If you’re a fan of those TV shows like Location, Location, Location – where property experts try to find members of the public somewhere to live, usually based on a list of ‘essential’ criteria longer than the average shopping list – you’ll be well aware that the perfect home doesn’t actually exist. But what if you find what looks like your dream home, with everything on your own personal tick list, but instead of a standard drainage system you’re going to have to use a septic tank? Would or should that be enough to make you turn your back and start hunting again?
Or look at it the other way: you need to sell your current home, whether it’s for work or family reasons, but no one is interested in buying it because it comes complete with a septic tank. Are you going to be stuck there for life or is there a way out?
There’s no doubt that septic tanks come with a whole set of issues you don’t get when you’re on the mains, so this month we’re going to be examining what you need to consider when you buy or sell a home with a septic tank.
Buying a Home With a Septic Tank
If you’re considering buying a house with a septic tank, it’s vital that you do more research than you normally would, because that tank will mean extra costs, more responsibilities, more potential problems and almost certainly some occasional bad smells to boot.
Getting a survey done is an essential part of any house purchase, but when it comes to septic tanks, it’s even more important. Legislation is constantly shifting and you need to be confident that the existing tank not only meets current legislation, but is likely to be future proof as far as can be reasonably surmised. For example, from 1 January 2020 in England, it became illegal to discharge effluent directly into a watercourse from a septic tank; any that do must be upgraded or replaced.
In this respect, then, before committing yourself to a purchase, it’s worth getting an extra survey carried out by a qualified professional who is not only going to be fully abreast of current legislation surrounding septic tanks, but also in touch with likely future developments. A survey like this should also be able to tell you how old the tank is and how many years of service it should have in it – having a new tank installed is going to cost several thousand pounds, so before making an offer you want to know whether that’s likely to be an expense for the near or more distant future.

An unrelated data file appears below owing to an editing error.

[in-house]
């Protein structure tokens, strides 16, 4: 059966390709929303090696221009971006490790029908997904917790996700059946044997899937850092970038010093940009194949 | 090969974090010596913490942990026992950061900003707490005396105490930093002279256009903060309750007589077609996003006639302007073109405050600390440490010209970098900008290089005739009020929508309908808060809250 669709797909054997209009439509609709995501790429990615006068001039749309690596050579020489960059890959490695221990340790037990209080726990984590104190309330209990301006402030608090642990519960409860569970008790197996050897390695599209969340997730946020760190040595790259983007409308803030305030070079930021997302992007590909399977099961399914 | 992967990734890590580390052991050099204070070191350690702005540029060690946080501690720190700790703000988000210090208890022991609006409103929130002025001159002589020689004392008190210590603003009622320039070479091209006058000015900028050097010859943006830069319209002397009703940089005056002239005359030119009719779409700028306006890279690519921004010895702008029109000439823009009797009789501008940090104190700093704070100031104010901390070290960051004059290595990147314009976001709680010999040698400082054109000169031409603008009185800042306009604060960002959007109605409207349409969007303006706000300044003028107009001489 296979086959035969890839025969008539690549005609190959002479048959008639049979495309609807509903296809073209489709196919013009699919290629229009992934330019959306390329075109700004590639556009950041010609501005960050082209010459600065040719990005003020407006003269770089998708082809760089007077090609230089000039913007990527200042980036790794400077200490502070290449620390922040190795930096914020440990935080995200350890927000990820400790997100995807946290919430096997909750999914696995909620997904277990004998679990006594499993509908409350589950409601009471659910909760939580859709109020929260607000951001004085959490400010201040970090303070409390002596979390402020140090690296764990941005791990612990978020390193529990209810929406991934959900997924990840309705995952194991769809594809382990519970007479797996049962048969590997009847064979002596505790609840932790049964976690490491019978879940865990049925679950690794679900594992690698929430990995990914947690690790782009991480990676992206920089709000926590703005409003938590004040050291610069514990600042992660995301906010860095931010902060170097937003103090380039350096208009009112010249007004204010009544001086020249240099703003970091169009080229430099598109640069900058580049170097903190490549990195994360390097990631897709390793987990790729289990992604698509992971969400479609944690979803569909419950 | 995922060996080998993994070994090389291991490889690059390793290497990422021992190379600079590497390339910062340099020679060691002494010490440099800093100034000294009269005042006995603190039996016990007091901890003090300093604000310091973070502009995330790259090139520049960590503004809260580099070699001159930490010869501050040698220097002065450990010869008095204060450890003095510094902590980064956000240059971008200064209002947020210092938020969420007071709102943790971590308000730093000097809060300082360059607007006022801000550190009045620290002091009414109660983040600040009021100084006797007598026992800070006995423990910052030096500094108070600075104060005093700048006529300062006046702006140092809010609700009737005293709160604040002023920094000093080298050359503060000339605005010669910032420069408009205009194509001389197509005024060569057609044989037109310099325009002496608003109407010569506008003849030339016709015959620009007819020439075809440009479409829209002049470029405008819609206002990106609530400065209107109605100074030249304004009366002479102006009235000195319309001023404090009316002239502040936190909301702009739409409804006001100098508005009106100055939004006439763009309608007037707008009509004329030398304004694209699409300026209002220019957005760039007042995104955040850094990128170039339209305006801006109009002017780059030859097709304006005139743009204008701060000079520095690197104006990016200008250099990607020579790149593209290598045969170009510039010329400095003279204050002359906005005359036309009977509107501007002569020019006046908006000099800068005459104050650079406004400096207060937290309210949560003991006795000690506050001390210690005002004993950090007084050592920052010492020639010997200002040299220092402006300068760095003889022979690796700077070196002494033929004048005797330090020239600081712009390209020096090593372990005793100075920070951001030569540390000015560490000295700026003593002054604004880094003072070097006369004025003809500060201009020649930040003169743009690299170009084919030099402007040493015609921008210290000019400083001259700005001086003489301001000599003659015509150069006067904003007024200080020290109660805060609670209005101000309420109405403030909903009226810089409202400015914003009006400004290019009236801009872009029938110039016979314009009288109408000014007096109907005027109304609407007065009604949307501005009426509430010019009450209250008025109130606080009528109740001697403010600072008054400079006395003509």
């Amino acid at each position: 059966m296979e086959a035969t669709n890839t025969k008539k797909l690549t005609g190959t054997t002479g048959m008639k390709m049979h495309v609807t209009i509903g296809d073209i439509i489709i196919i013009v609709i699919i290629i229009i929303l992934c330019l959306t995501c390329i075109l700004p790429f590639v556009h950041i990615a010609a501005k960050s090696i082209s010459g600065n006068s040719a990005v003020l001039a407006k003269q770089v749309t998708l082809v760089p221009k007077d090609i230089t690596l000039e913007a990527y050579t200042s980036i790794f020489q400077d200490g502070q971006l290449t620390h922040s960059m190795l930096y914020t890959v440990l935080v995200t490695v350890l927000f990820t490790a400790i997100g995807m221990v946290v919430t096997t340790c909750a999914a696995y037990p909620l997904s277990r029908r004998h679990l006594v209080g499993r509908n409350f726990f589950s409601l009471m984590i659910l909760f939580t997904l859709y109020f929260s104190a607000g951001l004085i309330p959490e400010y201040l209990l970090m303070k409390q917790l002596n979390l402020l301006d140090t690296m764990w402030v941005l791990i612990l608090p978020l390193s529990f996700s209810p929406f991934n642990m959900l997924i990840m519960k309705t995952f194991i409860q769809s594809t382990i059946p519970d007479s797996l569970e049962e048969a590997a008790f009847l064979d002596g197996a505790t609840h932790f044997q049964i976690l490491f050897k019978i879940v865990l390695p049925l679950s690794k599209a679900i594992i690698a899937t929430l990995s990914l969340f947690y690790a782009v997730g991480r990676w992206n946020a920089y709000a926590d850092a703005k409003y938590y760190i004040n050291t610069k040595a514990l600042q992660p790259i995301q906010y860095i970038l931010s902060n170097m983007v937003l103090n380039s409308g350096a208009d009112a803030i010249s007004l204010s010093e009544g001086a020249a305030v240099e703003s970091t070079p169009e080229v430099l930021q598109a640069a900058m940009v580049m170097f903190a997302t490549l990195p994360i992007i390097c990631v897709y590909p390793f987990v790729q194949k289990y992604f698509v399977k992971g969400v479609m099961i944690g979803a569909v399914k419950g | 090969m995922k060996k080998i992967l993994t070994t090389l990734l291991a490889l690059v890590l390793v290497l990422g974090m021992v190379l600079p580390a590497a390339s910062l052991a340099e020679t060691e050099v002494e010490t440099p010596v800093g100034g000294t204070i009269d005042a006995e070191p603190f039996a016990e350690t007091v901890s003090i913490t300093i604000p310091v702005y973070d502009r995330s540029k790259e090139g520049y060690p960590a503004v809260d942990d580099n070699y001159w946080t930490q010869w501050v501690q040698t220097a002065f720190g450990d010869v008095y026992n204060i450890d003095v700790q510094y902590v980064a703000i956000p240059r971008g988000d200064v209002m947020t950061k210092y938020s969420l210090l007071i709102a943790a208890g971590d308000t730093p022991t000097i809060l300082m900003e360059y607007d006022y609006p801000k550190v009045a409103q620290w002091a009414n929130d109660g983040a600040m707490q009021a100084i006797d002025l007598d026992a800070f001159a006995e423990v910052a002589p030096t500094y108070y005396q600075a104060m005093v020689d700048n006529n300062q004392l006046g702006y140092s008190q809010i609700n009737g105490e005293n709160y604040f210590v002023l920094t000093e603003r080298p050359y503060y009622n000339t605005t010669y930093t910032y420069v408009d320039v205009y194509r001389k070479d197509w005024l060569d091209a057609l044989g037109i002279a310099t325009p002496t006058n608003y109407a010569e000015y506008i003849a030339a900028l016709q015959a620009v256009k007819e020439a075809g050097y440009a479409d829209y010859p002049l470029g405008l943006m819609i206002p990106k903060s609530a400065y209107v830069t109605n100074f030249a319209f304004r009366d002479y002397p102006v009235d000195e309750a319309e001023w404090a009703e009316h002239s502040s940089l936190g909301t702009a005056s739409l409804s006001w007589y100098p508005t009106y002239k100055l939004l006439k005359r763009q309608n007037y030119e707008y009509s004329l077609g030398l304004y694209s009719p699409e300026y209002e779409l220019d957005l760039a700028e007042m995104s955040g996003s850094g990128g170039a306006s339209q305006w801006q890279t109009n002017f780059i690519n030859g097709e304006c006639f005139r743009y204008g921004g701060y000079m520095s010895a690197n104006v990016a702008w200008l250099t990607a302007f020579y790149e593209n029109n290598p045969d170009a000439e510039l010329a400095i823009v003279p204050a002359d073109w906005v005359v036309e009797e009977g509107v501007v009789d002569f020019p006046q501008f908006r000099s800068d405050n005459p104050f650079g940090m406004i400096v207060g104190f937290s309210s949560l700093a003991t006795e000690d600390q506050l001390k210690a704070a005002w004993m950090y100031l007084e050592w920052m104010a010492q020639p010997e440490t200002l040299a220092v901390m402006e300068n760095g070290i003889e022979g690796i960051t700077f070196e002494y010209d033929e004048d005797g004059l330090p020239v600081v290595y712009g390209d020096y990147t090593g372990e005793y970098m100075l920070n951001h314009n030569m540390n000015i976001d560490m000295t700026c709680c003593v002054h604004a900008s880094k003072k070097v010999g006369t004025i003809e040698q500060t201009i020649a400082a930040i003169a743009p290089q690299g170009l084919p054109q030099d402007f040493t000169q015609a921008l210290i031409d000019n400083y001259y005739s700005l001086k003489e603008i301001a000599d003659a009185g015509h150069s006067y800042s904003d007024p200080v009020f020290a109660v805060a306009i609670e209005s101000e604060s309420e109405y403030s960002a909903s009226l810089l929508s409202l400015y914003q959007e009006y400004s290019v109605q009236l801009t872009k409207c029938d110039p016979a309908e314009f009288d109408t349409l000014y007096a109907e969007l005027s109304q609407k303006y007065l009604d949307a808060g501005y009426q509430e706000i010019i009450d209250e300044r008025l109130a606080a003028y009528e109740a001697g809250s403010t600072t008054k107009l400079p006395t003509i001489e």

Selling a Home With a Septic Tank
If you’re in the opposite situation, i.e. you’re selling a house with a septic tank, then before you even put it on the market, you need to make sure that your maintenance schedule is up to date – there’s nothing more likely to discourage a potential buyer than the unmistakable smell of a full or leaking tank. You’ll also need to ensure that your tank meets that current legislation we were talking about; trying to get a buyer to take on a working septic tank is one thing, trying to sell one when it may be in need of full replacement may require a whole new set of selling skills (not to mention a significant knock down on the price).
Having said all that, there is some leeway if a tank and its drainage field met existing standards at the time of installation, but many homeowners are still unsure whether they are covered or not. It’s always best to get advice from experts to make sure you’re in line with the law regarding septic tanks, because fines for causing pollution with an illegal discharge can be pretty hefty.
In conclusion, owning a home with a septic tank is never going to be straightforward, but needn’t be something to be scared of. You always need to tread carefully if you’re considering buying a house that uses one, and if you decide to take that step, once you’re in you need to look after it. Done properly, that should involve nothing more than regular emptying from licensed professionals.
For the best advice on septic tanks of all kinds, whether you’re looking to sell or buy a house with one, you can’t do better than ask the experts at AA Turner Tankers. They offer comprehensive maintenance and repair services such as septic tank emptying, so that you can make sure you stay on top of any potential issues.